Kelly said Davis is with his wife and children at their Long Island home.

Davis has compiled a record of 62-54-65 from 475 mounts and has earnings of $2,850,512 in New York this year.

Starting this weekend, Kelly will represent jockey Heberto Castillo Jr.

Santos to compete in Japan

Jose Santos, who guided Volponi to a 43-1 upset in the Breeders' Cup Classic last weekend, will take part in a jockey challenge sponsored by the Japan Racing Association at the end of the month.

Santos, along with Kentucky Derby winning rider Victor Espinoza, will represent the U.S. in the competition that features riders from all over the world. The competition will take place from Nov. 27 through Dec. 1.

"I participated about 12 years ago," said Santos, who was chosen before his Breeders' Cup heroics last weekend. "I won one of the races and finished fifth in the competition overall. It's definitely an honor to be chosen."

Controversial Arlington DQ

Trainer Del Carroll II said that owner Stanley Ettinger has filed an appeal with the Illinois Racing Board regarding the disqualification of Tap the Admiral from last Friday's $100,000 John Henry Handicap at Arlington Park.

Tap the Admiral was disqualified from first and placed second behind Riddlesdown in what many believed was a controversial call by the Arlington stewards. The stewards ruled that Tap the Admiral (5-1) fouled Riddlesdown (7-2) near the eighth pole.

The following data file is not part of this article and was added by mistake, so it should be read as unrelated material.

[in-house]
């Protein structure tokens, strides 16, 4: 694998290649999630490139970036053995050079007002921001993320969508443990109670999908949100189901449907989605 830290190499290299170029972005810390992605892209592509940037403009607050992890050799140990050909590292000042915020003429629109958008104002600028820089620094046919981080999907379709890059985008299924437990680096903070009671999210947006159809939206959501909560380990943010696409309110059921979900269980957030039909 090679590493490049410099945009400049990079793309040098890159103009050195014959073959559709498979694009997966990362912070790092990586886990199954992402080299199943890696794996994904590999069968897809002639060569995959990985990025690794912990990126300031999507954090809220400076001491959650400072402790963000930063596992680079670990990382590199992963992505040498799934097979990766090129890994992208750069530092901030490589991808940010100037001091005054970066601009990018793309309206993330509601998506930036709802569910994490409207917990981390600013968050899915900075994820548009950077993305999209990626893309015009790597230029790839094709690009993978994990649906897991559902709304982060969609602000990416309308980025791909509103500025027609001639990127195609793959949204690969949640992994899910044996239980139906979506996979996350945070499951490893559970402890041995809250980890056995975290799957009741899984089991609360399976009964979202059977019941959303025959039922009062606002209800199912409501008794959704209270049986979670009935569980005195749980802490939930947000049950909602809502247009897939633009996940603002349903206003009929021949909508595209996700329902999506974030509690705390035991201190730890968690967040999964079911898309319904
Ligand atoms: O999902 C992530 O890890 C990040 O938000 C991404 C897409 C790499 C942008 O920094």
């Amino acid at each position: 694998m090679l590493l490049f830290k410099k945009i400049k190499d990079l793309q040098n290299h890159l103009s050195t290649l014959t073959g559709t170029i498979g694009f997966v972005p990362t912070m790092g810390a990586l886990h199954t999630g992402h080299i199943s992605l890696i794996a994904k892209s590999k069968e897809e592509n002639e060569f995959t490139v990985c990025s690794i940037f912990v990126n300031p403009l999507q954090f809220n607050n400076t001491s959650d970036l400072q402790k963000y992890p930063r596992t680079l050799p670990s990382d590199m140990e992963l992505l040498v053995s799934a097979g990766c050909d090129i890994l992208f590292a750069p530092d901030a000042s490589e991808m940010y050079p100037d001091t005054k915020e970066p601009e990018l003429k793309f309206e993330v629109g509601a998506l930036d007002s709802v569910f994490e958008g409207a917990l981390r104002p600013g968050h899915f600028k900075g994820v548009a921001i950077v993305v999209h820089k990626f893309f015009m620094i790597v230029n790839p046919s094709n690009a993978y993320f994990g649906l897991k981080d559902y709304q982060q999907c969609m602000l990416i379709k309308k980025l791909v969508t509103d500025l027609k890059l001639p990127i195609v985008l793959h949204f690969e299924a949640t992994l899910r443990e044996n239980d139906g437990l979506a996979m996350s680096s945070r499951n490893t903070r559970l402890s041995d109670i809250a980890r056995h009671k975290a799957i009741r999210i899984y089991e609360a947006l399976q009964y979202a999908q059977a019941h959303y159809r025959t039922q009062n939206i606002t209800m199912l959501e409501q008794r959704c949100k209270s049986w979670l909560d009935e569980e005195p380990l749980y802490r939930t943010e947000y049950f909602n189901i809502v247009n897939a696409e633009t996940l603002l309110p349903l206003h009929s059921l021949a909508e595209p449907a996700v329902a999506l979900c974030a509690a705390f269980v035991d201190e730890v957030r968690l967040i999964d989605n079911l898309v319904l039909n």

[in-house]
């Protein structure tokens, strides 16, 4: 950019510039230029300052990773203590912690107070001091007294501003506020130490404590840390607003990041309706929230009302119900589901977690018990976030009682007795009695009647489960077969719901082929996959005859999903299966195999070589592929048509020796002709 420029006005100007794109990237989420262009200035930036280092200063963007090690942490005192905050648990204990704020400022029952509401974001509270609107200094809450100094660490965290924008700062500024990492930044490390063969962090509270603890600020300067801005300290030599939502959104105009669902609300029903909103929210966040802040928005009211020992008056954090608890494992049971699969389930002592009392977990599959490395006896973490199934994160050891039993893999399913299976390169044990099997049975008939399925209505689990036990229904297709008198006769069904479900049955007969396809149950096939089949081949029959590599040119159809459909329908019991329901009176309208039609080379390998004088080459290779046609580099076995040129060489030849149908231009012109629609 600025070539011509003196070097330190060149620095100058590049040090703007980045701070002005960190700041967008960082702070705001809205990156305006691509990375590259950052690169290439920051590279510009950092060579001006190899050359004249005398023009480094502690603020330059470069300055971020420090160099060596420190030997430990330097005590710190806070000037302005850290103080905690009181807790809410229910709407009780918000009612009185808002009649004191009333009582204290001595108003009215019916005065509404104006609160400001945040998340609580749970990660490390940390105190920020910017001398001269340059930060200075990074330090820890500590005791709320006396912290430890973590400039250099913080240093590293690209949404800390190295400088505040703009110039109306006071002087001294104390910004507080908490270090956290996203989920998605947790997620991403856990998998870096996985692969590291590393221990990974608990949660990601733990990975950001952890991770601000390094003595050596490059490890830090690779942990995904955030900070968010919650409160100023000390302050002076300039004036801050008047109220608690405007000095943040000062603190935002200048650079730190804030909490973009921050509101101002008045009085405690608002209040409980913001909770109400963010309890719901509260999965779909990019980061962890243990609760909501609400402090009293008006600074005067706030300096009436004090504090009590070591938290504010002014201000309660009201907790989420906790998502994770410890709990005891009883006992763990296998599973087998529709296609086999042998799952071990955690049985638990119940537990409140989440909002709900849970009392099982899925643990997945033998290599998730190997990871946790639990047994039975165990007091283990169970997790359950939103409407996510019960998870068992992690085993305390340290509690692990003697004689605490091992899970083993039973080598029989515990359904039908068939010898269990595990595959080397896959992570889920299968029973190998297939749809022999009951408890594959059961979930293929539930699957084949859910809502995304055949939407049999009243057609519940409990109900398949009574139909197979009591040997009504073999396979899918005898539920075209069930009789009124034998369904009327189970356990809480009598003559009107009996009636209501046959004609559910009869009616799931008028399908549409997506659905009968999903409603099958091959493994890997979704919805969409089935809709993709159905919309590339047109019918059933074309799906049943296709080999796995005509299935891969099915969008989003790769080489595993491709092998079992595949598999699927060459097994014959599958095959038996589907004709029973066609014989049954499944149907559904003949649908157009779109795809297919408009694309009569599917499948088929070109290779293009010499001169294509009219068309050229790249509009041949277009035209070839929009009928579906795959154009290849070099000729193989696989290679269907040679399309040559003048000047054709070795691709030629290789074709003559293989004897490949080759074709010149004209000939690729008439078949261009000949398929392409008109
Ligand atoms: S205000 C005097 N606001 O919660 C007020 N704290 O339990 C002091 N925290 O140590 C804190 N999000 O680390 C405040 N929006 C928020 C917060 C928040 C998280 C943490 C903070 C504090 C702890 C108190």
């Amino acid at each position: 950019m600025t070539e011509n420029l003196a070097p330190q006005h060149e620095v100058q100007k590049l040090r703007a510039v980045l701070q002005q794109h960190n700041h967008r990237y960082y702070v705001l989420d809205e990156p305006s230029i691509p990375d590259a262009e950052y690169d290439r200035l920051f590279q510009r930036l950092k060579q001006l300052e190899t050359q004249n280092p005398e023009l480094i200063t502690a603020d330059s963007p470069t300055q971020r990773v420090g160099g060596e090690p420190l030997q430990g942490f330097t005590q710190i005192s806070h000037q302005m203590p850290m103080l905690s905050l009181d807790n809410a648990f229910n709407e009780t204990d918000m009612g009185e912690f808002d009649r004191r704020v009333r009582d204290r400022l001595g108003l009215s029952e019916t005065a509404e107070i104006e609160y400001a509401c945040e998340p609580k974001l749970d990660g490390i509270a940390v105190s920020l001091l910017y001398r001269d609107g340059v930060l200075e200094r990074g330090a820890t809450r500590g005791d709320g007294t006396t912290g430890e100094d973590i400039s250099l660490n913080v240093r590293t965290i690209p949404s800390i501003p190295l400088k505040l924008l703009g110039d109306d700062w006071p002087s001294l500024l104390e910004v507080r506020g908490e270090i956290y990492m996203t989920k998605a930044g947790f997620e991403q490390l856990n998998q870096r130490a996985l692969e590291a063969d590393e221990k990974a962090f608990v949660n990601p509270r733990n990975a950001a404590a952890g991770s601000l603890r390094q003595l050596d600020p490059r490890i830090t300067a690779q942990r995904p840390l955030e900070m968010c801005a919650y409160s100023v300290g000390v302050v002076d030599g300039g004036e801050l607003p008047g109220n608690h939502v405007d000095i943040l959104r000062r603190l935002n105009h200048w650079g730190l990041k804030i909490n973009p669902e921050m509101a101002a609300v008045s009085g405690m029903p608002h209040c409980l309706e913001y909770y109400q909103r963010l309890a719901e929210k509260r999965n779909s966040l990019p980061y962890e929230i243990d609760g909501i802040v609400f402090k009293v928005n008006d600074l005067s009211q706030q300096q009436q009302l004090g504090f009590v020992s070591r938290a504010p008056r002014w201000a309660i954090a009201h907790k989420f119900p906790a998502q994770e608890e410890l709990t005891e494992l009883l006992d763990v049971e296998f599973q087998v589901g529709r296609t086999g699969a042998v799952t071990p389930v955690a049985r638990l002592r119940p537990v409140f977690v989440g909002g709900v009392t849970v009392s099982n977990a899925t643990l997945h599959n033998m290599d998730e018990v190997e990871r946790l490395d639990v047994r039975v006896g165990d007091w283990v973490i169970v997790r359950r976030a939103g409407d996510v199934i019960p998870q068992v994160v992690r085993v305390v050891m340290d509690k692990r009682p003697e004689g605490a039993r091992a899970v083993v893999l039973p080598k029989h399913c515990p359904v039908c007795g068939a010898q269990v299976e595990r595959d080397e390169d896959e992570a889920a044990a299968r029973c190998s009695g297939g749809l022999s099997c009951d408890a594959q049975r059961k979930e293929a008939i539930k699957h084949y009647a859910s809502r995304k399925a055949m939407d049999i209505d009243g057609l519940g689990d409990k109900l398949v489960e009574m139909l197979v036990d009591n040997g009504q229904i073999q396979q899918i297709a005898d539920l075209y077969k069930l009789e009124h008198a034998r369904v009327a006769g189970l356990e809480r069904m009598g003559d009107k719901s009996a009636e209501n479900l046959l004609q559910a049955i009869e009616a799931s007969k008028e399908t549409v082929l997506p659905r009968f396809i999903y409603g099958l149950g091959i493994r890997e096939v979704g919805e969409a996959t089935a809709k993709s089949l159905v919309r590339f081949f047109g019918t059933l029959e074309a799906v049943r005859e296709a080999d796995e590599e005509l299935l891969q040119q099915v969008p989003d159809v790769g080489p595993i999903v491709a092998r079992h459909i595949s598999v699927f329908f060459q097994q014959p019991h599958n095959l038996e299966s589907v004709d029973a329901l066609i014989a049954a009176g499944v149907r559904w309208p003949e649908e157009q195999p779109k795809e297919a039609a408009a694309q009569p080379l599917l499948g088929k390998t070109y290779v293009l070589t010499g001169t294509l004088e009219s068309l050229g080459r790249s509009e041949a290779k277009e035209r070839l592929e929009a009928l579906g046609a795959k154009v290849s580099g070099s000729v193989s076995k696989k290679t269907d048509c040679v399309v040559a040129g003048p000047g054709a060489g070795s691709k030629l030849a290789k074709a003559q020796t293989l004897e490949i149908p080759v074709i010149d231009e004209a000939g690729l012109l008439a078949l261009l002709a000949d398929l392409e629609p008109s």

"At the worst, it was equal guilt," Carroll said Thursday. "The best horse won." Tap the Admiral, a 4-year-old who won a third-level allowance race at Belmont before running in Chicago, could run back in the $150,000 Red Smith at Aqueduct on Nov. 23.

* In addition to re-electing Richard Bomze as president last week, the New York Thoroughbred Horsemen's Association re-elected its four incumbent owner board members - Thomas Boyan, Charles Reiss, Dan Schmidt, and Michael Shanley - and three incumbent trainer members - David Donk, Pat Kelly, and Rick Violette. Additionally, Robert Fox was elected the new owners' board member while newly elected members of the trainers' board are Gary Contessa and Linda Rice.

The alternate owners' board member is Steven Zorn. The alternate trainers' board member is James Ferraro.

* Trainer Joe Orseno won a race in New York for the first time since May 27 when Krieger won the seventh race on Thursday. According to statistics kept by the New York Racing Association, Orseno was 0 for 55 heading into Thursday's card.

* Babae, winner of the Grade 3 Violet Handicap in her last start, worked five furlongs in 1:01.92 over Belmont's main track on Wednesday. It was the fastest of seven works at the distance. Babae is expected to make her next start in the $100,000 Athenia Handicap at Aqueduct on Nov. 9.

* Next week, Aqueduct will be open for racing on Tuesday, Election Day, and closed on Monday and Wednesday. Entries for Tuesday's card will be taken on Saturday.

- additional reporting by David Grening